This post is about the importance of having a documented history, something that captures the arc over time of how and why your strategy has evolved.

For example, at Coca-Cola Amatil (CCA) I recorded how the Supply Chain Technical Academy had been set up in early 2012 with a mission to develop frameworks and programs to develop technical capabilities for new platforms that the business had invested in heavily over the preceding three years in order to ensure sustainable capability development and reduce reliance on equipment manufacturers.  By early 2014 we had largely met that mission, and the business strategy had been refreshed to focus more on efficiency and business continuity.  Our maturity as a learning organisation had developed, and our strategy expanded to include continuous workplace learning, with a particular focus on improving business continuity through knowledge sharing.  As I approached the end of my time at CCA the business strategy was shifting again and it was unclear at that point how the capability strategy should adapt to best support this shift.  The team member who was stepping into my role had spent a significant amount of time in Indonesia setting up a new Academy to support CCA’s local operations so there was a gap in his experience of how our strategy had evolved in the Australian operations, what had worked well, and the lessons we’d learned.  I felt significant responsibility to bridge that gap as best as I could, and spent time telling him stories about what had happened in addition to writing up this history and preparing presentations that would help him to link the future strategy to the past.

When I started preparing handover notes for the Qantas project I was aware that there had been several key shifts in insight and direction over the 12 months we had been grappling with the question of how to set up a higher impact L&D operating model.  And this was where I started – the arc of how and why the operating model had evolved.  The past seven months in particular on this project have been a period of intense activity with well over 25 workshops conducted, a LOT of stakeholders engaged, and  range of surveys and analysis of existing data sets undertaken.  We’ve spent too little unstructured time just ‘thinking out loud’ and making sense of all of these discussions and analyses.  Rather, we’ve been thinking on the run with a shifting cast of stakeholders.  It felt like a sacred duty as the one person who has been involved in this program from the start to retrace the path and document it to inform the thinking of others.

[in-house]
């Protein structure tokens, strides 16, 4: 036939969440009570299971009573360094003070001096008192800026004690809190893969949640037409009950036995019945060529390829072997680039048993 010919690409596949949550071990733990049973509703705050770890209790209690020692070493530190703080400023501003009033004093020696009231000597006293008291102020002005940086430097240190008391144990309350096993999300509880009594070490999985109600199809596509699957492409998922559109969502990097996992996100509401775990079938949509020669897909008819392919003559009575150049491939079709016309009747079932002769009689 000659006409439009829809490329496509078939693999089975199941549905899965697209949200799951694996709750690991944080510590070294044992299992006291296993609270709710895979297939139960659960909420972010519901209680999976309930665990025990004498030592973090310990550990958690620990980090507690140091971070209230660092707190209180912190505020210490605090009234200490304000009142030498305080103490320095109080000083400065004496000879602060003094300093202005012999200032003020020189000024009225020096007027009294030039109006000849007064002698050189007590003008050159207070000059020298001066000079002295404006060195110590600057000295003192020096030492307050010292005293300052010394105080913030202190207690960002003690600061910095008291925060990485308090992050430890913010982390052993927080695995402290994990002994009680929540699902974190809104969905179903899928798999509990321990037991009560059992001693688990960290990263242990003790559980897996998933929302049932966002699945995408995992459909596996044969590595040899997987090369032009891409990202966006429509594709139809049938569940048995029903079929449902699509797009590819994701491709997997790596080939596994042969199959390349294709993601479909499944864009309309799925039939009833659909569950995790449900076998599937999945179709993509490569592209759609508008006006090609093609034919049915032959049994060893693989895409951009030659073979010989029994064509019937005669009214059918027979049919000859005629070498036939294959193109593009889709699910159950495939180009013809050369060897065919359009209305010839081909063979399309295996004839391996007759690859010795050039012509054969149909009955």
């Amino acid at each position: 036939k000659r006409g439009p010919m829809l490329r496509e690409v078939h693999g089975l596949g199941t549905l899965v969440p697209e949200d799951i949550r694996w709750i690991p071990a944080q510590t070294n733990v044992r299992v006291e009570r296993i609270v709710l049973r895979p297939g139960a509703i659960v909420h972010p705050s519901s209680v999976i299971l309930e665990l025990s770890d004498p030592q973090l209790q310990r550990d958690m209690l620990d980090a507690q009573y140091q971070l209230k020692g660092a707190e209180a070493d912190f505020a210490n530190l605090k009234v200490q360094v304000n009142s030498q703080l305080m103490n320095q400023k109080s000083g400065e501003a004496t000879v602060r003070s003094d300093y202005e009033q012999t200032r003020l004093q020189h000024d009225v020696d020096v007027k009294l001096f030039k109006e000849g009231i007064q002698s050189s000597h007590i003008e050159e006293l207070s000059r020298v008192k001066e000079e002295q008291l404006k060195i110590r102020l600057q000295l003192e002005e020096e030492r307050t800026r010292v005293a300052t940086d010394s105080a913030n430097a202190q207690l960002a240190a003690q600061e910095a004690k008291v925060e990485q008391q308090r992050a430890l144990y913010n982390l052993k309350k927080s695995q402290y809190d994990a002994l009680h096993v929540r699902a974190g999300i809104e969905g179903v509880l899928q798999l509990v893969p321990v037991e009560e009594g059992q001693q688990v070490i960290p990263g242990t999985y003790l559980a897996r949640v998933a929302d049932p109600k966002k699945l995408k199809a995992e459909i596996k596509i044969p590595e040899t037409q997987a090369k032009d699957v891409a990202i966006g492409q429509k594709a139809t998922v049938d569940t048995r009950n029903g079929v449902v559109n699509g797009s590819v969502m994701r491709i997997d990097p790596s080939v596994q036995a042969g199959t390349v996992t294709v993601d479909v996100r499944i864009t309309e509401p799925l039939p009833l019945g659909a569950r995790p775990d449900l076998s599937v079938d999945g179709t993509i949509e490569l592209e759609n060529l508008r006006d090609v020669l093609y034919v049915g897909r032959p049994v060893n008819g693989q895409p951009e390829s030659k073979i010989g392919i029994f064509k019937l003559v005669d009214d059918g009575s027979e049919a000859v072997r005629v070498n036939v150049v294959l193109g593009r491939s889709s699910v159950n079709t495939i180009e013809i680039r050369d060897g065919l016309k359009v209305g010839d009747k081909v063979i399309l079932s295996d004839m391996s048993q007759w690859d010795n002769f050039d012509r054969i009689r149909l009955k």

We have such a bias to action, an emphasis on delivery, in today’s organisations that we make too little time to think – to look back and look forward, connecting the two, making sense of where have come from in order to inform where we are heading.  This is as true of me as most people.  I make too little time to pause, reflect, and record how I got to a particular point and how this links to where I am headed next.  It’s time to reinstate and improve upon the personal quarterly reviews I used to undertake as part of my personal routine.  Don’t wait until a ‘handover’ or transition point to capture where you’ve been – it’s a good argument to both work out loud on a continuous basis and also to periodically reflect on and record whatever is important to the ‘big picture’ in your world.